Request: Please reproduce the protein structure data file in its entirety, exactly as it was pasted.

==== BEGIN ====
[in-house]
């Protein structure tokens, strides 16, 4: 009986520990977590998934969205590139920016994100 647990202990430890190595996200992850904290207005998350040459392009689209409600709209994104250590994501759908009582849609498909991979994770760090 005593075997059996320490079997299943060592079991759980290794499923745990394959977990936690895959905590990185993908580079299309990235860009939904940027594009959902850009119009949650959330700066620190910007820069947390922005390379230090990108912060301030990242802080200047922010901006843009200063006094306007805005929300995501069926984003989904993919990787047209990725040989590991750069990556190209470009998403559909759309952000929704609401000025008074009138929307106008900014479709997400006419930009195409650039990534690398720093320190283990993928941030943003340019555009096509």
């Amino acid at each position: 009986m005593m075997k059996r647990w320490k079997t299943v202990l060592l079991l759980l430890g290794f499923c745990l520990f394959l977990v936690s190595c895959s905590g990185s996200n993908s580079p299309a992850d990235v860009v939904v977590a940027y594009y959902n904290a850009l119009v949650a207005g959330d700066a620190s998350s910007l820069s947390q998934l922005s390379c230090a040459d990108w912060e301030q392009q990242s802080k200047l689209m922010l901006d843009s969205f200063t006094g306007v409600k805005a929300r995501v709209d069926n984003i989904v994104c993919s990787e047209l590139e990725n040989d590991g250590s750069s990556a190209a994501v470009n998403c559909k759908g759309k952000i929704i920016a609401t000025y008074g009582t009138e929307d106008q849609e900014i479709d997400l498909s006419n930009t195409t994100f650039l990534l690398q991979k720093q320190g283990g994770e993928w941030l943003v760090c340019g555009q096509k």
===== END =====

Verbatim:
[in-house]
């Protein structure tokens, strides 16, 4: 009986520990977590998934969205590139920016994100 647990202990430890190595996200992850904290207005998350040459392009689209409600709209994104250590994501759908009582849609498909991979994770760090 005593075997059996320490079997299943060592079991759980290794499923745990394959977990936690895959905590990185993908580079299309990235860009939904940027594009959902850009119009949650959330700066620190910007820069947390922005390379230090990108912060301030990242802080200047922010901006843009200063006094306007805005929300995501069926984003989904993919990787047209990725040989590991750069990556190209470009998403559909759309952000929704609401000025008074009138929307106008900014479709997400006419930009195409650039990534690398720093320190283990993928941030943003340019555009096509």
């Amino acid at each position: 009986m005593m075997k059996r647990w320490k079997t299943v202990l060592l079991l759980l430890g290794f499923c745990l520990f394959l977990v936690s190595c895959s905590g990185s996200n993908s580079p299309a992850d990235v860009v939904v977590a940027y594009y959902n904290a850009l119009v949650a207005g959330d700066a620190s998350s910007l820069s947390q998934l922005s390379c230090a040459d990108w912060e301030q392009q990242s802080k200047l689209m922010l901006d843009s969205f200063t006094g306007v409600k805005a929300r995501v709209d069926n984003i989904v994104c993919s990787e047209l590139e990725n040989d590991g250590s750069s990556a190209a994501v470009n998403c559909k759908g759309k952000i929704i920016a609401t000025y008074g009582t009138e929307d106008q849609e900014i479709d997400l498909s006419n930009t195409t994100f650039l990534l690398q991979k720093q320190g283990g994770e993928w941030l943003v760090c340019g555009q096509k």